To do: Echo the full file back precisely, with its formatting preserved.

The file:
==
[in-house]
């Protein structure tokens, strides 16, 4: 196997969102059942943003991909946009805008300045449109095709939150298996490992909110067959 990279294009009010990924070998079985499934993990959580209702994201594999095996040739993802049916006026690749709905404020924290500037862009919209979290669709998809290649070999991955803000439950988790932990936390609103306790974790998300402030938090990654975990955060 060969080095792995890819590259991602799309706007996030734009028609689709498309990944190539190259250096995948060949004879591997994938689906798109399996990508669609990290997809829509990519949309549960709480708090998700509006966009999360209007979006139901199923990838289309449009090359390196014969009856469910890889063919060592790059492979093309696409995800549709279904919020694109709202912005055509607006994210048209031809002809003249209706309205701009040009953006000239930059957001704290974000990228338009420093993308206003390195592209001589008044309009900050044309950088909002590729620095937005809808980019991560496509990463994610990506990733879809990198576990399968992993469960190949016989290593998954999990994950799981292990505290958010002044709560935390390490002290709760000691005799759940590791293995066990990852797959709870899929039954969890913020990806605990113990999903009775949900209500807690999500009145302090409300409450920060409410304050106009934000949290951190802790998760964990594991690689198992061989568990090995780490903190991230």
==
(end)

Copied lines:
[in-house]
């Protein structure tokens, strides 16, 4: 196997969102059942943003991909946009805008300045449109095709939150298996490992909110067959 990279294009009010990924070998079985499934993990959580209702994201594999095996040739993802049916006026690749709905404020924290500037862009919209979290669709998809290649070999991955803000439950988790932990936390609103306790974790998300402030938090990654975990955060 060969080095792995890819590259991602799309706007996030734009028609689709498309990944190539190259250096995948060949004879591997994938689906798109399996990508669609990290997809829509990519949309549960709480708090998700509006966009999360209007979006139901199923990838289309449009090359390196014969009856469910890889063919060592790059492979093309696409995800549709279904919020694109709202912005055509607006994210048209031809002809003249209706309205701009040009953006000239930059957001704290974000990228338009420093993308206003390195592209001589008044309009900050044309950088909002590729620095937005809808980019991560496509990463994610990506990733879809990198576990399968992993469960190949016989290593998954999990994950799981292990505290958010002044709560935390390490002290709760000691005799759940590791293995066990990852797959709870899929039954969890913020990806605990113990999903009775949900209500807690999500009145302090409300409450920060409410304050106009934000949290951190802790998760964990594991690689198992061989568990090995780490903190991230």